The joint venture behind the massive Vineyard Wind project has signed an agreement to ensure union workers will play a key role in building the country’s first large-scale offshore wind farm.
Executives from Vineyard Wind and its turbine manufacturer, General Electric, joined politicians and union leaders Friday at the state-funded New Bedford Marine Commerce Terminal, where much of the wind-farm construction will be staged, to celebrate their new project labor agreement with the Southeastern Massachusetts Building Trades Council. The deal with the unions is seen as another key milestone in finally launching the Vineyard Wind project, and by extension the nation’s entire offshore wind industry.
Vineyard Wind chief executive Lars Pedersen said the agreement covers about 1,000 jobs over the course of the two-and-a-half-year construction project, including about 500 union jobs. The reportedly $2.8 billion project will be built in federal waters about 15 miles south of Martha’s Vineyard, with 62 giant GE wind turbines that will generate about 800 megawatts of electricity, or enough power for more than 400,000 homes. Pedersen said he hopes the project, which is owned by Avangrid Renewables and Copenhagen Infrastructure Partners, will complete its financing and start construction later this year. The federal permitting process was significantly delayed under the Trump administration, but is now essentially complete under the Biden administration.
Frank Callahan, president of the Massachusetts Building Trades Council, said the project labor agreement covers three phases of construction: work on the port, in the water, and on a Cape Cod substation. He said the agreement requires that at least half of the onshore jobs be set aside for people from Southeastern Massachusetts, at least 20 percent for people of color, and at least 10 percent for women. He expects those percentages would likely carry over for the offshore work, although some workers will be in the mix from Europe, where offshore wind is already an established industry.
“This is really going to set the tone up and down the coast” for wind farm developments, said Callahan, who helped negotiate the deal. “You don’t have to choose between the environment and clean energy, and union jobs. . . . You don’t have to sacrifice one to get the other.”
Vineyard Wind would be the country’s first big offshore wind farm, but it certainly won’t be the last: Several Northeast and Mid-Atlantic states have launched long-term contracts to ensure more of their electricity comes from renewable sources, following the Massachusetts Legislature’s passage of a clean-energy law in 2016 that included offshore-wind targets.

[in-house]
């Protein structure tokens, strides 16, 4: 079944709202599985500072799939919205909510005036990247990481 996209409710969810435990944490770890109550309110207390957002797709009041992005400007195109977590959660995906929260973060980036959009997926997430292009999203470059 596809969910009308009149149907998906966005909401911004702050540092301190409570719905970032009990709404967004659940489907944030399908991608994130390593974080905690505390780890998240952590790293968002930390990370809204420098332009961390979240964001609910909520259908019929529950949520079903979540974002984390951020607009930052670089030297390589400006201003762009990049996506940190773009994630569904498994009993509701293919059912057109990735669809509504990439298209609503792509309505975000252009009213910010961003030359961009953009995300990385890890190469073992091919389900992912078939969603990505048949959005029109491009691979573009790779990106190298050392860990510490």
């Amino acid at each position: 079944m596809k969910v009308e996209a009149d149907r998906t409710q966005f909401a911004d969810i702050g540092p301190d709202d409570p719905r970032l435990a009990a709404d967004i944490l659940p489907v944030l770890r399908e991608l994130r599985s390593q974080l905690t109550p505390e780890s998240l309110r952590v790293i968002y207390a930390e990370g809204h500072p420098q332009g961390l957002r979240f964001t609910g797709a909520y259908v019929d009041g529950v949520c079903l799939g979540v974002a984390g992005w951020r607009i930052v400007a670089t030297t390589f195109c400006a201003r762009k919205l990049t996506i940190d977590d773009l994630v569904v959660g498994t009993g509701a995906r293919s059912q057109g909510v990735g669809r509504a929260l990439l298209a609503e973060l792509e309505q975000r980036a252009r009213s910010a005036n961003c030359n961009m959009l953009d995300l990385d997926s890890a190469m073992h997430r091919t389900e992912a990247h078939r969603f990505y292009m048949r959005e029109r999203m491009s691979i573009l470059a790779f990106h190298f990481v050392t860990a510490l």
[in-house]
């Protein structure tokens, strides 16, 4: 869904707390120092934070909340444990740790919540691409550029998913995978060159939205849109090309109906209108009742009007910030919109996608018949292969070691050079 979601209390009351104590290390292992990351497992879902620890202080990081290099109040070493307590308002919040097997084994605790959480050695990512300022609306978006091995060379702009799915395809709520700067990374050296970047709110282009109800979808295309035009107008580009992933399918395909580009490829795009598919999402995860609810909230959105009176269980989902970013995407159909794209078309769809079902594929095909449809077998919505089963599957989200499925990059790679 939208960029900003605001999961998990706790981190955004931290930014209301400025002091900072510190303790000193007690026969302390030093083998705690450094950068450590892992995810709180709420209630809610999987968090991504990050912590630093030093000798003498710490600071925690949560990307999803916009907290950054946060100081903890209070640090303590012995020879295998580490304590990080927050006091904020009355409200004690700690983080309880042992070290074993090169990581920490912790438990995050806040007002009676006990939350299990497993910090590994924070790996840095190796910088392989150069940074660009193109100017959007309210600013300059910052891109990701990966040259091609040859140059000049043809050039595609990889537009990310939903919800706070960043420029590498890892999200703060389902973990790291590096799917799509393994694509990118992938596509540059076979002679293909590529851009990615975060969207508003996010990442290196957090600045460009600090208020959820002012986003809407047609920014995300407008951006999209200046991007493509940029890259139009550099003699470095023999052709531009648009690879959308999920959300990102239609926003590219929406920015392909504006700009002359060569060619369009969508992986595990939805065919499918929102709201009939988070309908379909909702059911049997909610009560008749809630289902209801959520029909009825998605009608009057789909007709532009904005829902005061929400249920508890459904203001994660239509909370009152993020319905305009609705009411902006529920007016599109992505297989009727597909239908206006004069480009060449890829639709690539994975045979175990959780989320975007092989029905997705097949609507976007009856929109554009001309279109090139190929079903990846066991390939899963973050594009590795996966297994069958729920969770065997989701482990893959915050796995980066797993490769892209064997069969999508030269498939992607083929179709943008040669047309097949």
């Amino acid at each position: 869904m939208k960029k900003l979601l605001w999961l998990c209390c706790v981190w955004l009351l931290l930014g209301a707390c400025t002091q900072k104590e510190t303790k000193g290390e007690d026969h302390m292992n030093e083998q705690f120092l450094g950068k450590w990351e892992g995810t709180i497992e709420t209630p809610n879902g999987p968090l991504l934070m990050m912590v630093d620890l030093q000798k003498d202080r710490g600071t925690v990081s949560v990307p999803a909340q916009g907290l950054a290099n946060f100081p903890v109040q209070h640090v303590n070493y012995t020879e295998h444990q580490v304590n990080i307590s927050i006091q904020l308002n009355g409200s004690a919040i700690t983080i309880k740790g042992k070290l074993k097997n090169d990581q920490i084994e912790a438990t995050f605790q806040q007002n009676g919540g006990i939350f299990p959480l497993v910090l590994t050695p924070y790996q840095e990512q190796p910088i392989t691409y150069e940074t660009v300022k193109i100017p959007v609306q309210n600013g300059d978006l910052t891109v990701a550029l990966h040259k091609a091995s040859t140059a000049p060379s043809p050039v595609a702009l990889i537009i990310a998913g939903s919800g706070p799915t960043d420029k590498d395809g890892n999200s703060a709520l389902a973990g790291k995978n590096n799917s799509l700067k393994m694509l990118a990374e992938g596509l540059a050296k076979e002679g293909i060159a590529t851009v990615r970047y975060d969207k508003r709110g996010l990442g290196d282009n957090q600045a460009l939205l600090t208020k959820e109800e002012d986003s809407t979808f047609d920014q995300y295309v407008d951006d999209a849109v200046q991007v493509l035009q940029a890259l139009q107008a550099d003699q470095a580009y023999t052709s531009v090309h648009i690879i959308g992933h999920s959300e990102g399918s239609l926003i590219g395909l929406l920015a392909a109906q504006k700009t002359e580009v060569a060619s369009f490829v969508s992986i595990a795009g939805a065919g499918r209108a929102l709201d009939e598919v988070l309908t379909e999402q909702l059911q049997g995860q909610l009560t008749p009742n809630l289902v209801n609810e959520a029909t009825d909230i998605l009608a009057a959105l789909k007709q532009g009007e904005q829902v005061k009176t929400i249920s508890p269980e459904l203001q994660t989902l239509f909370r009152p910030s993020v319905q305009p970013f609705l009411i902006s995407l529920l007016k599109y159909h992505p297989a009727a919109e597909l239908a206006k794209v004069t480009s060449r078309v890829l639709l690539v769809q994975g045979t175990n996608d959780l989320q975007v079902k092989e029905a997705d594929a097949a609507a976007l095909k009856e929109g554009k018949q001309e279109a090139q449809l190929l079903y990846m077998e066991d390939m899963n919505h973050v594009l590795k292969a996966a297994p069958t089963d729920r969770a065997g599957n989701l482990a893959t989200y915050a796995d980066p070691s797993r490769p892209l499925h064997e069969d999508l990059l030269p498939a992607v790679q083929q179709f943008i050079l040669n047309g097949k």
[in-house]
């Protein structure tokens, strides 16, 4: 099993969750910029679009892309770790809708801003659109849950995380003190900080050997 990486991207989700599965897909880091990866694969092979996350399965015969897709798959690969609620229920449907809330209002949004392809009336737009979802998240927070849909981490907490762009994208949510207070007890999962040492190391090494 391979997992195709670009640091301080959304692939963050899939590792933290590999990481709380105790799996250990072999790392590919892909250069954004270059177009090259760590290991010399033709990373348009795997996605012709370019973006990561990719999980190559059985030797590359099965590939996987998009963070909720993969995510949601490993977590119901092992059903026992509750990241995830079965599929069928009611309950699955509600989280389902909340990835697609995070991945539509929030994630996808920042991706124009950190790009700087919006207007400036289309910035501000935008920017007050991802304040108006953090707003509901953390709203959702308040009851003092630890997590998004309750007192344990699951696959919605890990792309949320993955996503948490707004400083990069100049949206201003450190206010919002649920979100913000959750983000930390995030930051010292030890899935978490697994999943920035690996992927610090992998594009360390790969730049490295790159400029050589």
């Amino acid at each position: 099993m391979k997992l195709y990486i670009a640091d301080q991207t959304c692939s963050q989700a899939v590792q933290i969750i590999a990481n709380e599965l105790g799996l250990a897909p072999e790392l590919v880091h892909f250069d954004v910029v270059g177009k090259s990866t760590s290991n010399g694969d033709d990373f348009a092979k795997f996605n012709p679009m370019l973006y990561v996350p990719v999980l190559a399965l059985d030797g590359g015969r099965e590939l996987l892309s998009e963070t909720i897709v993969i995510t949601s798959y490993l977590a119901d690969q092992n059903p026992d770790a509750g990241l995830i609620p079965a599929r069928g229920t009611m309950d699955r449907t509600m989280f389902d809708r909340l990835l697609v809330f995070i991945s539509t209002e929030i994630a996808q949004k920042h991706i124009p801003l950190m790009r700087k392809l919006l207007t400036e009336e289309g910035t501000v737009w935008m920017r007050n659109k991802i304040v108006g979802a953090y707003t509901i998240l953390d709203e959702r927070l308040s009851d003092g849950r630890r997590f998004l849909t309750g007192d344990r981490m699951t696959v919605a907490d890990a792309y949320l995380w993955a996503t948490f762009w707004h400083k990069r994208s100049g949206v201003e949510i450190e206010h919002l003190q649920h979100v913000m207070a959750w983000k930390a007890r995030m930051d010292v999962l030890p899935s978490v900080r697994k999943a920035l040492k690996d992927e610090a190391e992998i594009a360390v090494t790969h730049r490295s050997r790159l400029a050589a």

Among the politicians who attended Friday’s event: US Senators Ed Markey and Elizabeth Warren, US Representatives Bill Keating and Jake Auchincloss, state Senate President Karen Spilka, state Representative and energy committee cochair Jeffrey Roy, and New Bedford Mayor Jon Mitchell. Also on hand: GE Offshore Wind CEO John Lavelle and Avangrid CEO Dennis Arriola, state energy officials Katie Theoharides and Stephen Pike, and Gina McCarthy, President Biden’s point person on climate issues.
“I’ve always felt like Paul Revere, saying, ‘offshore wind is coming, offshore wind is coming,’” said Markey, a prominent renewable energy advocate in the Senate. “Now we’re talking about a clean energy future, . . . and union labor will lead our clean energy revolution and set a precedent for the rest of the country.”
Rival wind-farm developer Ørsted has also made union labor a priority, with a memorandum of understanding signed in November that requires a certain amount of union labor on all its East Coast wind farms, a list that currently includes six projects from Rhode Island to New Jersey. Allison Ziogas, head of US labor relations for the Danish energy company, said each of Ørsted’s wind farms will have their own project labor agreements, much like its five-turbine wind farm off Block Island that opened in 2016.
Ziogas said the agreements help give unions the confidence to expand their recruiting for the nascent industry and ensure that the construction projects provide “family-sustaining jobs.” They also rewarded the labor groups that have been staunch advocates of wind power for years and helped persuade lawmakers to endorse offshore wind contracts.
“They did a great job in terms of educating policymakers on the potential,” Ziogas said.